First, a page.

Modern light air defence rests in great part on portable missiles, so-called ManPADS (man portable air defence systems). These missiles fit into the VSHORAD (very short range air defence) category. They're portable, light and small (in context of motorized troops) and affordable (some models have nevertheless a questionable price:effectiveness ratio).

The earliest such missiles were the Redeye and Strela-2, while the most well-known one is certainly the Stinger, which became famous when it was given to Afghan Mujaheddin in order to fight off Soviet air power in the 80's.

The technology of such missiles was enhanced, their range increased and guidance technologies less susceptible to countermeasures were introduced.

That wasn't enough, though; modern combat aircraft can easily attack from beyond the reach of such small missiles. An altitude of 15,000 ft (about 4,500 m) is enough to almost ensure the aircraft's safety. Modern infrared sensors can pick up (and enable identification of) small targets well beyond that distance.

This begs the question:
Why don't portable VSHORAD systems evolve into portable SHORAD systems?

The principal problem is obviously weight, with cost coming second. The guidance and energy supply section have a quite fixed weight (although the sensor may become greater for longer range), the warhead also needs to weight several kilograms unless the guidance is good enough to offer a very good direct hit chance.
Finally, the rocket needs to propel this weight and its own at a useful speed (faster is better, and a minimum is about Mach 1.5-2 top speed) to the required range.
A greater range requirement adds up terribly much missile weight - and the limit of man-portable systems was already reached with existing systems (about 15 kg for missile + launcher).

Mountain troops had similar problems with their heavy equipment - especially artillery. Their solution was simple: disassemble the gun. Mountain guns ("pack guns") could be disassembled into eight to ten different pieces, none too heavy for a mule.

A "pack" CrewPADS in the SHORAD category would likely be technically feasible. It would naturally come to be a two-stage (three with the initial ejector) missiles unless it's enough to just disassemble into warhead/seeker and rocket sections.

The increased range isn't necessarily enough, though. I already mentioned the increased range requirements for the guidance.

Another problem could be the early warning - some aircraft with good optical camouflage (possibly including lighting up the downside with light emitters in pylons) could remain unseen and unheard at a distance between ManPADS and CrewPADS effective maximum ranges. This problem is even greater with air attacks at night.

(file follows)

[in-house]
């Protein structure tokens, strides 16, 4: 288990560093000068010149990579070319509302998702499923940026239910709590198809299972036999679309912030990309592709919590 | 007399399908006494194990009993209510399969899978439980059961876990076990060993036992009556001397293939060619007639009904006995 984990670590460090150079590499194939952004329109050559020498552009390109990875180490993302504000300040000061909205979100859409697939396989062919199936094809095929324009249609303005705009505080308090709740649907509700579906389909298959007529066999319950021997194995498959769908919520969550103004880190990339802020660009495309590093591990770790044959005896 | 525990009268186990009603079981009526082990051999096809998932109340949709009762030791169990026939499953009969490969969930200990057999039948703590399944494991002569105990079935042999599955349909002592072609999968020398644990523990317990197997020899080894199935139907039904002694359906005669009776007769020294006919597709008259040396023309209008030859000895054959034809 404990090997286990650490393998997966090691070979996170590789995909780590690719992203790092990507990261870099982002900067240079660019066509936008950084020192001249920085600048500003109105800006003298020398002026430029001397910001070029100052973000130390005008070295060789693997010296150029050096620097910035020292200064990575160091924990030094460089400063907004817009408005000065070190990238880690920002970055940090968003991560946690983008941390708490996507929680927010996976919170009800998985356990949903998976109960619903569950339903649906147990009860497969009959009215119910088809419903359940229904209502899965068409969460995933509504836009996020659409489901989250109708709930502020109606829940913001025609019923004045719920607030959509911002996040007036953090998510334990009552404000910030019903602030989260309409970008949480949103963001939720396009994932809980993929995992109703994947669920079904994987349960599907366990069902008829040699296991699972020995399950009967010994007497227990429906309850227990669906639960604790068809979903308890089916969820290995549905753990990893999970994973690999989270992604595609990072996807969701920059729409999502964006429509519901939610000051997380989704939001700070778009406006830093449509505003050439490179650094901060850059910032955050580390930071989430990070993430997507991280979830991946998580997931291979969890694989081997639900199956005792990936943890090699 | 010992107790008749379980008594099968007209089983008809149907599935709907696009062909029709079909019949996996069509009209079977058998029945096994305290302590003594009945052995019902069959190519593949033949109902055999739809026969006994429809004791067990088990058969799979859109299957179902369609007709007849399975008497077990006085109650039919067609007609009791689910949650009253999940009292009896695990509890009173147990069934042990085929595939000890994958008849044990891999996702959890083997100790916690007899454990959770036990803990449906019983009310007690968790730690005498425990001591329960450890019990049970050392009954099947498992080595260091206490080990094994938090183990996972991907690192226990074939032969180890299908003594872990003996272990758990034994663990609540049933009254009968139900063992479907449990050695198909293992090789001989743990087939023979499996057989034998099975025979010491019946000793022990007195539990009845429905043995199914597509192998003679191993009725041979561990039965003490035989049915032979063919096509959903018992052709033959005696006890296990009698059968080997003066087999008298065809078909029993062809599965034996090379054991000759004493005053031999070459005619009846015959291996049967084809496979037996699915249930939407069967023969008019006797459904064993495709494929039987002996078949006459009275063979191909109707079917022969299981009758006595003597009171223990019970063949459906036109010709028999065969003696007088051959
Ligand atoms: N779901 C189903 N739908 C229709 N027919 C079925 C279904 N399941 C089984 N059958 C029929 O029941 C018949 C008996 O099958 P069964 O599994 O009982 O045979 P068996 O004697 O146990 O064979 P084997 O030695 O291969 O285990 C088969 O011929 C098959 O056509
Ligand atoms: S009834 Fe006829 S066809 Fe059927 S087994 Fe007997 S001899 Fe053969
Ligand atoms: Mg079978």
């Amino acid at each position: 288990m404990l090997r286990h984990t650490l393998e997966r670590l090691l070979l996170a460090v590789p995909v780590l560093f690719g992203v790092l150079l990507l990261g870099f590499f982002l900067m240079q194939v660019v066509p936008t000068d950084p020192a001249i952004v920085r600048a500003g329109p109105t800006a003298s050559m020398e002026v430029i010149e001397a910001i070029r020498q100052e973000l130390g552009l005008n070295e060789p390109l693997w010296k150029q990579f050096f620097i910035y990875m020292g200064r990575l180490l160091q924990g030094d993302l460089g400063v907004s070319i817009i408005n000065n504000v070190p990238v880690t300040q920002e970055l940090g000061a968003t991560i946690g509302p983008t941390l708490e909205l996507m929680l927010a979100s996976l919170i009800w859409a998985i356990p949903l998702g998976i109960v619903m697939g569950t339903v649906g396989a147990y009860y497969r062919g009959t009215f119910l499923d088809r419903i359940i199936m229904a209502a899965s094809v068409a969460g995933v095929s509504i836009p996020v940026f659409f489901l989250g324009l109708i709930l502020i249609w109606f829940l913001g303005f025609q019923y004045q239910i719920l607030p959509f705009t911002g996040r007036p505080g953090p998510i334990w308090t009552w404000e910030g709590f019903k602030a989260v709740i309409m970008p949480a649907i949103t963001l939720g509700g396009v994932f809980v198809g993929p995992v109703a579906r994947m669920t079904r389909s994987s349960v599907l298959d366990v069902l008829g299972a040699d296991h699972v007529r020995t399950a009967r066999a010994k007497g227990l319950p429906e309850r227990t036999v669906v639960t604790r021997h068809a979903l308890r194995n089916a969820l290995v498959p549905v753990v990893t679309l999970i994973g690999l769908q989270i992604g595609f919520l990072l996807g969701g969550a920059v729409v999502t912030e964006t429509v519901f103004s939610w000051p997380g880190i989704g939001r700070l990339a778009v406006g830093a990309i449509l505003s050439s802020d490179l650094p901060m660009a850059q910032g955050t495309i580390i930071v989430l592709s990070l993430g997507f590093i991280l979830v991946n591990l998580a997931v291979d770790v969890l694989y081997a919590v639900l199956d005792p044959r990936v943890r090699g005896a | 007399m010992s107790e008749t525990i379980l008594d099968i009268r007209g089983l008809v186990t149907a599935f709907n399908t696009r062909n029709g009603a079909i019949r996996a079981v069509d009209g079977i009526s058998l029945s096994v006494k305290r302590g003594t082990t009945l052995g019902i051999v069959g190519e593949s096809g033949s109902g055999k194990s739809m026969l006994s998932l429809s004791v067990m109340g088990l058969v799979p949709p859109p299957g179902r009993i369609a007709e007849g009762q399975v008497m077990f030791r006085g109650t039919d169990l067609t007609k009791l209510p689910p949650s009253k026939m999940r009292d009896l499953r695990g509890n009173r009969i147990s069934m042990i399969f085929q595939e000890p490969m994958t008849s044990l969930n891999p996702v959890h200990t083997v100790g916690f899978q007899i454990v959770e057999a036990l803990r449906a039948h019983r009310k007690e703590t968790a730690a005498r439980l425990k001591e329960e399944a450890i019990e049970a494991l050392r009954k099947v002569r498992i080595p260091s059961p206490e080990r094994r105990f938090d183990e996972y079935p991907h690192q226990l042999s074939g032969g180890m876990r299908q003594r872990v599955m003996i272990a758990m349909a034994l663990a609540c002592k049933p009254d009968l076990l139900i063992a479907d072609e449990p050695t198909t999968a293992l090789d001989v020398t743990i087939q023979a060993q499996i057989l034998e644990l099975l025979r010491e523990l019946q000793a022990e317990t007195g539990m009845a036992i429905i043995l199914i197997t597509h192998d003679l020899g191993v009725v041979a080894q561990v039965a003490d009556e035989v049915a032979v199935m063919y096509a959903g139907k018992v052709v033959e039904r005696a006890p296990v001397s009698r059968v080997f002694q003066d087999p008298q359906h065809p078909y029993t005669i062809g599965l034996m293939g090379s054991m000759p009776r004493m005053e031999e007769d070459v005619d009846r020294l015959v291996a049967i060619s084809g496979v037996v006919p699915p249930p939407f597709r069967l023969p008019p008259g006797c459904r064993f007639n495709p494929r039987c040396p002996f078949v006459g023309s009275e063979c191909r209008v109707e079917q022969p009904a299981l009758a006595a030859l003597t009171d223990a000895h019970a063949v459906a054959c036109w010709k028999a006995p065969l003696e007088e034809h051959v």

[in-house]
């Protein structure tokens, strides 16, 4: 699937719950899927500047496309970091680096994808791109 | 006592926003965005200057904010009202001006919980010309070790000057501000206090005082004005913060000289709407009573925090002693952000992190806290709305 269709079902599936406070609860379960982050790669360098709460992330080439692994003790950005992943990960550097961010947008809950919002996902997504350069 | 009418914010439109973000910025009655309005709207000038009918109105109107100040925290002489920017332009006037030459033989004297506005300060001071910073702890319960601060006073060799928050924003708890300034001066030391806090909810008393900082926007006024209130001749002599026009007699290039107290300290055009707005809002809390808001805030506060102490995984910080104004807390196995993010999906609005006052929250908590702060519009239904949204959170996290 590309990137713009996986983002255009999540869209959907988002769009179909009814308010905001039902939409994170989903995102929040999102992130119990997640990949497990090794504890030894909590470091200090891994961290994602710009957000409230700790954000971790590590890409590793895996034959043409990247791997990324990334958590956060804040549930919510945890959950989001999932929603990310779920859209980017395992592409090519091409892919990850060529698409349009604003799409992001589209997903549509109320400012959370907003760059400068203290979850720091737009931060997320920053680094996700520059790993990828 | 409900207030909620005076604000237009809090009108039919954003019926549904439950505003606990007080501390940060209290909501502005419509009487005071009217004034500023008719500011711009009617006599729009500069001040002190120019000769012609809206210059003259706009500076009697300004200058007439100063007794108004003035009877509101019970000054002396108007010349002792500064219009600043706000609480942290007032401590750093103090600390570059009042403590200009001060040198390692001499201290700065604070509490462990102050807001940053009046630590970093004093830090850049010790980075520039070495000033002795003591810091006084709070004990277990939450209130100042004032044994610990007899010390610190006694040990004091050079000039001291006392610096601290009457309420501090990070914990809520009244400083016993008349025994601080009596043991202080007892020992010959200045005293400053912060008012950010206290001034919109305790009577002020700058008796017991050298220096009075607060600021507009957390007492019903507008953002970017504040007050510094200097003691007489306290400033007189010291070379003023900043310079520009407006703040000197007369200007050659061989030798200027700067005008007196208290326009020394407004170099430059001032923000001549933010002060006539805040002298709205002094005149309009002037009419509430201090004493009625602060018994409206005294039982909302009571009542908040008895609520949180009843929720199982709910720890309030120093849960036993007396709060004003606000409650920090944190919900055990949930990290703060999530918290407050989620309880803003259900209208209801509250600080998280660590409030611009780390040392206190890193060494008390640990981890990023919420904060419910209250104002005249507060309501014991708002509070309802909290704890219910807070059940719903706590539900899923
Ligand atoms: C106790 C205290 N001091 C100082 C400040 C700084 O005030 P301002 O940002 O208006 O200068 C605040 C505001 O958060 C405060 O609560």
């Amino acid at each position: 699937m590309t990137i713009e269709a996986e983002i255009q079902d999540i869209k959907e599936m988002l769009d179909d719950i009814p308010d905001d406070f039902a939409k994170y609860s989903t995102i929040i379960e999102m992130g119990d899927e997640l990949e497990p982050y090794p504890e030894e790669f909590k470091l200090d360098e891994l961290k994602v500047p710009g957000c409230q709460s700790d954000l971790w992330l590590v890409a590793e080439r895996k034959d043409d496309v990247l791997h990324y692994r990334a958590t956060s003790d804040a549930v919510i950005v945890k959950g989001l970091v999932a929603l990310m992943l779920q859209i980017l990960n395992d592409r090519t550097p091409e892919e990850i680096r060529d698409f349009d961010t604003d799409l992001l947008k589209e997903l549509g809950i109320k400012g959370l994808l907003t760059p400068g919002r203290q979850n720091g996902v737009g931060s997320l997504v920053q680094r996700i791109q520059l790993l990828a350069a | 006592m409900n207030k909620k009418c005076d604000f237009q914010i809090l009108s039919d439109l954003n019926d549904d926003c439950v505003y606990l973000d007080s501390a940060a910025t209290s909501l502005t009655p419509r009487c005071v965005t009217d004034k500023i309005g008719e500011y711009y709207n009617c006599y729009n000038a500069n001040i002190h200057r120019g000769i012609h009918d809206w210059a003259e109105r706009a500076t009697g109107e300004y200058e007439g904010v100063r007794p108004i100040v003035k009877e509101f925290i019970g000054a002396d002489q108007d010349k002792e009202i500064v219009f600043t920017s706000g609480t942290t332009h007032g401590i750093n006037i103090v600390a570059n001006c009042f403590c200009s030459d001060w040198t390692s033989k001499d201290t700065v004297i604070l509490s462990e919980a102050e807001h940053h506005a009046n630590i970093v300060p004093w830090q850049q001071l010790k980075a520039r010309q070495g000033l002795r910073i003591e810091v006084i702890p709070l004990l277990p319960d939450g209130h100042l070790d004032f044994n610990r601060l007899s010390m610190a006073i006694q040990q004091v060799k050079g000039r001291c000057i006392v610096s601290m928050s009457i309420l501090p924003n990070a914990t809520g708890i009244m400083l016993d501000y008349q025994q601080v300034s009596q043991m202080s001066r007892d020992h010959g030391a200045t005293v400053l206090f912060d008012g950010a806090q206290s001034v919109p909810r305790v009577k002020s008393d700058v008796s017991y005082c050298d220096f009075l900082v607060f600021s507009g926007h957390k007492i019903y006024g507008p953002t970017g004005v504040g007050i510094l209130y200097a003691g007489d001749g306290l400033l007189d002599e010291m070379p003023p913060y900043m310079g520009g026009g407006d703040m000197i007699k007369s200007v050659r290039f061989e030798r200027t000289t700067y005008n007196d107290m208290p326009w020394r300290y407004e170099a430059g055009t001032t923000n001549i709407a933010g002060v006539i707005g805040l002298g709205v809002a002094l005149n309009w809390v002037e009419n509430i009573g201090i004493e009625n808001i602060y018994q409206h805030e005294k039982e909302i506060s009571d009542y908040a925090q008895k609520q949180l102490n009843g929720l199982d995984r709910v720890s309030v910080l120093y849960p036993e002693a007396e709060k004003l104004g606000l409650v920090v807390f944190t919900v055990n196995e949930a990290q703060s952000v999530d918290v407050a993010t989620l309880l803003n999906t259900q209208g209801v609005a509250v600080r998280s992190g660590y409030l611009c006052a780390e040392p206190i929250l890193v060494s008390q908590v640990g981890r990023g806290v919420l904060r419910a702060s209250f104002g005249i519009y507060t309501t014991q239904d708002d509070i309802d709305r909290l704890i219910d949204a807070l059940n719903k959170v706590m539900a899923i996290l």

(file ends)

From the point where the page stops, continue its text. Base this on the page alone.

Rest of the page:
The conventional response to this problem is (besides passive measures like camouflage, concealment, cover and deception) the use of a radar (team) that transmits target information to a launcher (team). This is easily visible in the new German LeFlySys.

An alternative are powerful passive sensors that are much less susceptible to countermeasures (like SEAD).
The Thales ADAD is such a system (passive infrared), and seems to be quite successful. Western forces usually don't care much about enemy SEAD capabilities and are therefore quite happy users of radars.

Such early warning systems tend to be too heavy and not portable, but portable battlefield surveillance radars hint at the technical feasibility of actually crew-portable early air warning systems.

Western air power enjoys a period of range advantages in its favour, and even a time of enemies poor and ill-supplied enough to not have any effective air defence. The technical possibility for more effective and less susceptible air defences exists, though. We should keep this in mind if we think about the future of air attack.

edit 2016: The AD/AD has a modern de facto successor in Rheinmetall's FIRST.



  1. Sven,

    Does it really make sense to try to force SHORADs range and altituded into a manpack package?

    Why not just carry them on ever smaller vehicles.

    SLAMRAAM fits on a HMMWV already.

    RBS-23 comes on a fairly lightweight, towed launcher.

  2. I was thinking of a "AD for guerrillas" scenario similar to Stingers for Mujaheddin in the 80's.

    Russia and the PRC might be the origin of such a weapon, they have the know how and also some normal ManPADS.

    Air defence does not need to hit or even kill in order to be effective. A bit more range than current ManPADS offer may be enough to degrade the sensory capabilities of air power significantly (by pushing the air power to higher altitudes).

  3. Larger MANPADS like RBS70, Starstreak 2, and Mistral 2 might already fall in this category.

  4. RBS70 and RBS90 are from Sweden - very restrictive arms export laws.

    Starstreak and Mistral 2 are still form Western powers and only Mistral 2 is really relevant for export.

  5. Personally, I'm glad there are no large CrewPADS on the open market.

    The systems mentioned above still don't solve your problem. They all top out at around 15k-17k ft, according to open sources. So aircraft can just fly a bit higher.

    To really deny the mid-to-high altitude band one would need a significantly larger missile and targeting system.

    SA-19, for example, weighs 57kg. Even breaking it down into stages would make for a heavy load for one person.